Theravada Buddhism and Brahmanical Vocabulary Webinar

Published On: 17-11-2021
Posted By: Ramyani Sengupta

                                         Program Video :


The  Buddhist Heritage Research Institute of Heritage Society, Patna (Bihar) in collaboration with Lord Buddha and Cultural Heritage Studies Chair of Dr B. R. Ambedkar University of Social Sciences, Mhow (MP) organised a Special Lecture on ‘Theravada Buddhism and Brahmanical Vocabulary’. The webinar majorly began with the aim of bringing forth the significance of the methodical usage of certain terminologies appearing in Buddhist Literature.


Under the patronship of  Prof. Asha Shukla, Vice-Chancellor, BRAUSS the webinar commenced. Prof. Shukla delivered the introductory speech providing a brief about the key components of the theme of the webinar. She explained further about the discipline of Terminology which enables individuals in comprehending the linking between the elements of imperative texts and the context. Uplifting the implication of the terms used in both Theravada Buddhism and Brahmanical Vocabulary, the webinar proceeded. She also mentioned how the esteemed scholars will be speaking about the aspect of the addition of new words in the Indian Dictionary which resulted in the usage of many ritualistic words converting them to ethical behaviour. 

In her welcome address, Prof. Neeru Misra, Chair Professor, Lord Buddha and Cultural Heritage Studies Chair welcomed all participants and appreciated the efforts of the invited speaker Dr. Ujjwal Kumar, Associate Professor in the Department of Buddhist Studies, University of Calcutta and Chairperson, Prof. Bimalendra Kumar, Head of the Department of Pali & Buddhist Studies, Faculty of Arts, Banaras Hindu University, Varanasi.


The invited speaker, Dr. Ujjwal Kumar, began with a detailed presentation on the vocabulary of Buddhist and Brahmanical Literature. He gave an elucidating explanation of Brahmanical influence on Buddhist literature. Some of the major key points of his presentation are him explaining the origin of certain terms observed in Buddhist texts which were adopted from Brahmanical Literature. He further demonstrated how the words are divided into five categories based on their meaning and usage. Also, in terms of its context, he emphasized particularly the importance of the Moun (silent) variation. He expounded Lord Buddha’s interpretation of various mantras, the Gayatri Mantra, for instance, how it is created in Buddhism with the name of Savitri Mantra with certain words being replaced having basic similarities. On continuing, he further discusses how the yearly Buddhist texts mentioned only three Vedas. No mention of Atharva Veda is found implying that it was amalgamated much later. He added that Lord Buddha delivered his teachings at important centres. Either those being then capital cities or so. Dr Kumar states that records of Kosala Mahajanpada, are found in Palitexts being the place where Lord Buddha gave his highest number of lectures. Its capital, Sravasti, has been accounted with around 910 lectures.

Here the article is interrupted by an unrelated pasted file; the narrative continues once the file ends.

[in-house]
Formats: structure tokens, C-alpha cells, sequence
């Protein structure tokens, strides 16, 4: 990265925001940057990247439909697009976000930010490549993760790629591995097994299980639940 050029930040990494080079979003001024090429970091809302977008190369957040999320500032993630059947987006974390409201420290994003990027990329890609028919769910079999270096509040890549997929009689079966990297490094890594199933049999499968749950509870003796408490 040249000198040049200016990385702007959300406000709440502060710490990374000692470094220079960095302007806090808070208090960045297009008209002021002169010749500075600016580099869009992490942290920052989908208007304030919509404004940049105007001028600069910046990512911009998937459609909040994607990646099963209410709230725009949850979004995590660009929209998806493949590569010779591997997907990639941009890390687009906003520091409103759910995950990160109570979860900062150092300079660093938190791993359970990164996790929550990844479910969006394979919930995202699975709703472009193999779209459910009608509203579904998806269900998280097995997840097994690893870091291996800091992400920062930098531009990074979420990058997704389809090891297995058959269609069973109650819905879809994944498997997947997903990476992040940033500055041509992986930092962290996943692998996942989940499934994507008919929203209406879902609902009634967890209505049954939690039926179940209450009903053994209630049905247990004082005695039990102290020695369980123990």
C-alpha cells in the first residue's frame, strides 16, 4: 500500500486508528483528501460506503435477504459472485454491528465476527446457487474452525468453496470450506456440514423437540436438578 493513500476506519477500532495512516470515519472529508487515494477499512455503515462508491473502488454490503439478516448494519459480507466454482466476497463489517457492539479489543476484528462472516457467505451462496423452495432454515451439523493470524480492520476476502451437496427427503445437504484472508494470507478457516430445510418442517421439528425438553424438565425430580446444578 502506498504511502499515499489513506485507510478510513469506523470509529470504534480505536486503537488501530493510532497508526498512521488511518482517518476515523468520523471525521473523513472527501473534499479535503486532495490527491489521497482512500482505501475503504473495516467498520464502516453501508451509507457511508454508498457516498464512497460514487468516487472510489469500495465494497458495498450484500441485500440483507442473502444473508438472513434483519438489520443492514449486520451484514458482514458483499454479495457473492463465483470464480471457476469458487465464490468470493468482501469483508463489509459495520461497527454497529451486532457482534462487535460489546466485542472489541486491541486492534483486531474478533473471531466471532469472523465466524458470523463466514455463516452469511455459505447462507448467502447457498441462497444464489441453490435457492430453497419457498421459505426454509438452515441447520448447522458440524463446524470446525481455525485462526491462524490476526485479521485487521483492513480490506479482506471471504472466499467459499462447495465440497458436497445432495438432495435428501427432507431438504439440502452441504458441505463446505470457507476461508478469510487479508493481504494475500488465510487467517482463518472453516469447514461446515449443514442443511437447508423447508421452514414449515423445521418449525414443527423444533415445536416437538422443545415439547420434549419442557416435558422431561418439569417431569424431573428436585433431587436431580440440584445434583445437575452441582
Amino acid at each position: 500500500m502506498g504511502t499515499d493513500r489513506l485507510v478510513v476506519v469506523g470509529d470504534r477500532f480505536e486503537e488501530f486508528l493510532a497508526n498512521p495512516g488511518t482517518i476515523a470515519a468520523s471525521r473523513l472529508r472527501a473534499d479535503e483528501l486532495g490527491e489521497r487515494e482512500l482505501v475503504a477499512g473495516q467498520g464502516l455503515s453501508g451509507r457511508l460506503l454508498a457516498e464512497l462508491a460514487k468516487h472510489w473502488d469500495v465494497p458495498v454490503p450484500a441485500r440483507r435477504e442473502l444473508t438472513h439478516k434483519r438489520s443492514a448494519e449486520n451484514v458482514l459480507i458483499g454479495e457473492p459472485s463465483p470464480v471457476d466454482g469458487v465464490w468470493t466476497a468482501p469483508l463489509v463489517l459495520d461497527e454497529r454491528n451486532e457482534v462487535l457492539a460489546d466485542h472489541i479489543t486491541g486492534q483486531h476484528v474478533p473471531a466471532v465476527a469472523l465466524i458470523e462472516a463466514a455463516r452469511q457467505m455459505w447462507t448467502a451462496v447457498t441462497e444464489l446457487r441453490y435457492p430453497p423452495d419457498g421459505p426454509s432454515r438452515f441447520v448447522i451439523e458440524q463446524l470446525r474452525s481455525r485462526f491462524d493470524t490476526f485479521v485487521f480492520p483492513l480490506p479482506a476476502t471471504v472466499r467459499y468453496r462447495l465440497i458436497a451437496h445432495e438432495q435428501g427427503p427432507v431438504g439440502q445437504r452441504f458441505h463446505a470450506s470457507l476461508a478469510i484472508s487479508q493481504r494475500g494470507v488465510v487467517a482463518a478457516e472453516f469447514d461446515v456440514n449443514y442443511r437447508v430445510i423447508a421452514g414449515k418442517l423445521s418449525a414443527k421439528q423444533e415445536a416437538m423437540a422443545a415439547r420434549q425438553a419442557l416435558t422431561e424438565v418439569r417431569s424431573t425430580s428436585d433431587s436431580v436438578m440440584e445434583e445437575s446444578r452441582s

After that the Chairperson, Prof. Bimalendra Kumar, presented his views and observations on the theme of Theravada Buddhism and Brahmanical Vocabulary. He elaborated on the translation and portrayal of the vocabulary. He clarified how the translation should be conceived, focusing its accuracy in terms of its social context and the era it was composed, not in today’s sense/context. He also stated that in later years mention of five pitakas are evidently found instead of just three. He specifically focused on the adoption of Brahmanical Vocabulary in Buddhist Literature and vice versa.  He thanked both organizations for their exemplary efforts to provide such venues for learning and sharing. He thanked Dr. Kumar for his informative and useful presentation. A good amount of response and feedback was received from the audience. The resource scholars thanked the organizers for arranging the webinar.

At the end of the webinar, Dr. Anantashutosh Dwivedi, Director General of Heritage Society, Patna extended his vote of thanks. He thanked the invited speaker, Chairperson, Prof. Neeru Misra, Prof. Asha Shukla, participants and other officials for their active support for making the programme a success. Dr Dwivedi expressed his gratitude for both organizations' constant support and encouragement to help in shaping such enriching sessions. He also mentioned how these webinars prove to be beneficial for people from different backgrounds and similar interests. From PhD scholars, research enthusiasts, academicians to students preparing for competitions. Dr. Dwivedi requested all the participants to fill the feedback form for e-certificate for participants. 

Azad Hind Gulshan Nanda, Director, Buddhist Heritage Research Institute of Heritage Society moderated the session and Dr Ajay Verma, Registrar, BRAUSS, Mhow was the Administrative Coordinator. This enlightening webinar was attended by a number of participants. It was broadcasted on different social platforms making it available to the audiences in every possible way.

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